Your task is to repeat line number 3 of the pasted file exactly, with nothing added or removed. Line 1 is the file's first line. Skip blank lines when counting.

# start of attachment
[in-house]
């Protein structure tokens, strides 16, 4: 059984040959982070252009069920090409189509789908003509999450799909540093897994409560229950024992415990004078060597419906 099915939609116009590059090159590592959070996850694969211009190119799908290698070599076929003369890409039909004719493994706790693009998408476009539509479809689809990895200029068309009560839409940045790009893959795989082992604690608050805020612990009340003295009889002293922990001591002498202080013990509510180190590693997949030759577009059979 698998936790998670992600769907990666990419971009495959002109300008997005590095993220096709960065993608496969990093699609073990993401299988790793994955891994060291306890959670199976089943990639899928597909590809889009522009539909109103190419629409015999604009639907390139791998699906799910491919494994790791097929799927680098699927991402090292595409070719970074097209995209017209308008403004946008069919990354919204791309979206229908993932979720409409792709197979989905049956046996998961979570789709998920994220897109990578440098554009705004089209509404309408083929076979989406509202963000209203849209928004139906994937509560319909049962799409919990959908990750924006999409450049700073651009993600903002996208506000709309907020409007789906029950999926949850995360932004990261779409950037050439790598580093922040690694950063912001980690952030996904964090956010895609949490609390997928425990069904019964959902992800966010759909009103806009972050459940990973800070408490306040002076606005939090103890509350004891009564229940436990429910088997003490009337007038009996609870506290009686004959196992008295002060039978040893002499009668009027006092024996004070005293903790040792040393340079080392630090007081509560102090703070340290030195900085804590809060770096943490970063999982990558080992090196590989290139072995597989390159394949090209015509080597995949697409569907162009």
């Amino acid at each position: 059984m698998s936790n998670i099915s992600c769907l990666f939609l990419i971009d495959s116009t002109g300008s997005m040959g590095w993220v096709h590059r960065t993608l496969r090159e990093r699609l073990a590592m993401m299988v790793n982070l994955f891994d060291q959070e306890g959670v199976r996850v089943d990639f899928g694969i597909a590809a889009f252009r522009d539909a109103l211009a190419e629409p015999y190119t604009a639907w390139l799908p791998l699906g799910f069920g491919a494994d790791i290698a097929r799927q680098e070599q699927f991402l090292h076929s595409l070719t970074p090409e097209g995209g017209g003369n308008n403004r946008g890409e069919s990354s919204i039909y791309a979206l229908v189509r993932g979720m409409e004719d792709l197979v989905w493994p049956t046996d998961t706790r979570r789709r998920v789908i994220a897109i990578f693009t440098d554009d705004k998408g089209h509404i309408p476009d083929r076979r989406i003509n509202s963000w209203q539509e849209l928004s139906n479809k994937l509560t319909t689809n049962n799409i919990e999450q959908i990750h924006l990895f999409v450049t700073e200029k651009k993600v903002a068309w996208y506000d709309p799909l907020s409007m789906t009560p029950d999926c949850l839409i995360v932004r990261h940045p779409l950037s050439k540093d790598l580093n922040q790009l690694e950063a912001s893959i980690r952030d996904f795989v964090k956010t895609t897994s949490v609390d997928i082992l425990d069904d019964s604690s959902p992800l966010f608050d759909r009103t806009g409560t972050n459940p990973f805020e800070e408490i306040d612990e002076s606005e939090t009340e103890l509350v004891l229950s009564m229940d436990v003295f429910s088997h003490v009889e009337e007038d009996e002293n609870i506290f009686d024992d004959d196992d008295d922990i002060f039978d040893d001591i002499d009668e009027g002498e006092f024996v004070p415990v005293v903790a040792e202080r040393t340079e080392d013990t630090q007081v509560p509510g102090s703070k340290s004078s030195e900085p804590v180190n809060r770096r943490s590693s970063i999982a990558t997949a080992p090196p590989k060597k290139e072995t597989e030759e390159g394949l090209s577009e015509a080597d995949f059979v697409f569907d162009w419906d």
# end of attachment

């Amino acid at each position: 059984m698998s936790n998670i099915s992600c769907l990666f939609l990419i971009d495959s116009t002109g300008s997005m040959g590095w993220v096709h590059r960065t993608l496969r090159e990093r699609l073990a590592m993401m299988v790793n982070l994955f891994d060291q959070e306890g959670v199976r996850v089943d990639f899928g694969i597909a590809a889009f252009r522009d539909a109103l211009a190419e629409p015999y190119t604009a639907w390139l799908p791998l699906g799910f069920g491919a494994d790791i290698a097929r799927q680098e070599q699927f991402l090292h076929s595409l070719t970074p090409e097209g995209g017209g003369n308008n403004r946008g890409e069919s990354s919204i039909y791309a979206l229908v189509r993932g979720m409409e004719d792709l197979v989905w493994p049956t046996d998961t706790r979570r789709r998920v789908i994220a897109i990578f693009t440098d554009d705004k998408g089209h509404i309408p476009d083929r076979r989406i003509n509202s963000w209203q539509e849209l928004s139906n479809k994937l509560t319909t689809n049962n799409i919990e999450q959908i990750h924006l990895f999409v450049t700073e200029k651009k993600v903002a068309w996208y506000d709309p799909l907020s409007m789906t009560p029950d999926c949850l839409i995360v932004r990261h940045p779409l950037s050439k540093d790598l580093n922040q790009l690694e950063a912001s893959i980690r952030d996904f795989v964090k956010t895609t897994s949490v609390d997928i082992l425990d069904d019964s604690s959902p992800l966010f608050d759909r009103t806009g409560t972050n459940p990973f805020e800070e408490i306040d612990e002076s606005e939090t009340e103890l509350v004891l229950s009564m229940d436990v003295f429910s088997h003490v009889e009337e007038d009996e002293n609870i506290f009686d024992d004959d196992d008295d922990i002060f039978d040893d001591i002499d009668e009027g002498e006092f024996v004070p415990v005293v903790a040792e202080r040393t340079e080392d013990t630090q007081v509560p509510g102090s703070k340290s004078s030195e900085p804590v180190n809060r770096r943490s590693s970063i999982a990558t997949a080992p090196p590989k060597k290139e072995t597989e030759e390159g394949l090209s577009e015509a080597d995949f059979v697409f569907d162009w419906d």